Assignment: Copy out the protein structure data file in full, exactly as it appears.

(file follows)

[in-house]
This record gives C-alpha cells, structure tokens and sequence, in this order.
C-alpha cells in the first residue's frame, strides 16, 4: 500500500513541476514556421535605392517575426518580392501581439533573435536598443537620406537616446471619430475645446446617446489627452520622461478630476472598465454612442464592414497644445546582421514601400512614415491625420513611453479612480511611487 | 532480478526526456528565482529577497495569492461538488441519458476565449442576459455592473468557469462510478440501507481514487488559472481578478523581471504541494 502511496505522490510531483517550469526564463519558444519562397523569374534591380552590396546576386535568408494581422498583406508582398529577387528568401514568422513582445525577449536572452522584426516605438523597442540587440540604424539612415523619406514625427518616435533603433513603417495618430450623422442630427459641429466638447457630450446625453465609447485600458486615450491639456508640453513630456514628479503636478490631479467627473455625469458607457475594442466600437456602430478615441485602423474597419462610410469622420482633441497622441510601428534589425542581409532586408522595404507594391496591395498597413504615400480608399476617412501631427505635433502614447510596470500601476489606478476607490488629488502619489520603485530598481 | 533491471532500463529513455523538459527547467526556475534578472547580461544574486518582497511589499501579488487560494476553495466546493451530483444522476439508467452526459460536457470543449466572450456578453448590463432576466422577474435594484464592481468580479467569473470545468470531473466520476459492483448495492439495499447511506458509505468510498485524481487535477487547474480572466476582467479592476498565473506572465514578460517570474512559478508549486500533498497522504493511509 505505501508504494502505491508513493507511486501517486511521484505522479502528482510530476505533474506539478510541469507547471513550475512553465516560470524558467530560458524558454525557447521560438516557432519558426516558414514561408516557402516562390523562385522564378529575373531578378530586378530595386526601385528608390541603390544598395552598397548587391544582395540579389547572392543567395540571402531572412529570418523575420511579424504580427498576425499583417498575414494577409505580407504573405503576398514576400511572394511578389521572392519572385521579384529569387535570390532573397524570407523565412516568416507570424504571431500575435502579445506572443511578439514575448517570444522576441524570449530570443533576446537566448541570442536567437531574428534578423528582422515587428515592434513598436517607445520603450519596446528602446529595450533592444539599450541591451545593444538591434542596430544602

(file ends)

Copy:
[in-house]
This record gives C-alpha cells, structure tokens and sequence, in this order.
C-alpha cells in the first residue's frame, strides 16, 4: 500500500513541476514556421535605392517575426518580392501581439533573435536598443537620406537616446471619430475645446446617446489627452520622461478630476472598465454612442464592414497644445546582421514601400512614415491625420513611453479612480511611487 | 532480478526526456528565482529577497495569492461538488441519458476565449442576459455592473468557469462510478440501507481514487488559472481578478523581471504541494 502511496505522490510531483517550469526564463519558444519562397523569374534591380552590396546576386535568408494581422498583406508582398529577387528568401514568422513582445525577449536572452522584426516605438523597442540587440540604424539612415523619406514625427518616435533603433513603417495618430450623422442630427459641429466638447457630450446625453465609447485600458486615450491639456508640453513630456514628479503636478490631479467627473455625469458607457475594442466600437456602430478615441485602423474597419462610410469622420482633441497622441510601428534589425542581409532586408522595404507594391496591395498597413504615400480608399476617412501631427505635433502614447510596470500601476489606478476607490488629488502619489520603485530598481 | 533491471532500463529513455523538459527547467526556475534578472547580461544574486518582497511589499501579488487560494476553495466546493451530483444522476439508467452526459460536457470543449466572450456578453448590463432576466422577474435594484464592481468580479467569473470545468470531473466520476459492483448495492439495499447511506458509505468510498485524481487535477487547474480572466476582467479592476498565473506572465514578460517570474512559478508549486500533498497522504493511509 505505501508504494502505491508513493507511486501517486511521484505522479502528482510530476505533474506539478510541469507547471513550475512553465516560470524558467530560458524558454525557447521560438516557432519558426516558414514561408516557402516562390523562385522564378529575373531578378530586378530595386526601385528608390541603390544598395552598397548587391544582395540579389547572392543567395540571402531572412529570418523575420511579424504580427498576425499583417498575414494577409505580407504573405503576398514576400511572394511578389521572392519572385521579384529569387535570390532573397524570407523565412516568416507570424504571431500575435502579445506572443511578439514575448517570444522576441524570449530570443533576446537566448541570442536567437531574428534578423528582422515587428515592434513598436517607445520603450519596446528602446529595450533592444539599450541591451545593444538591434542596430544602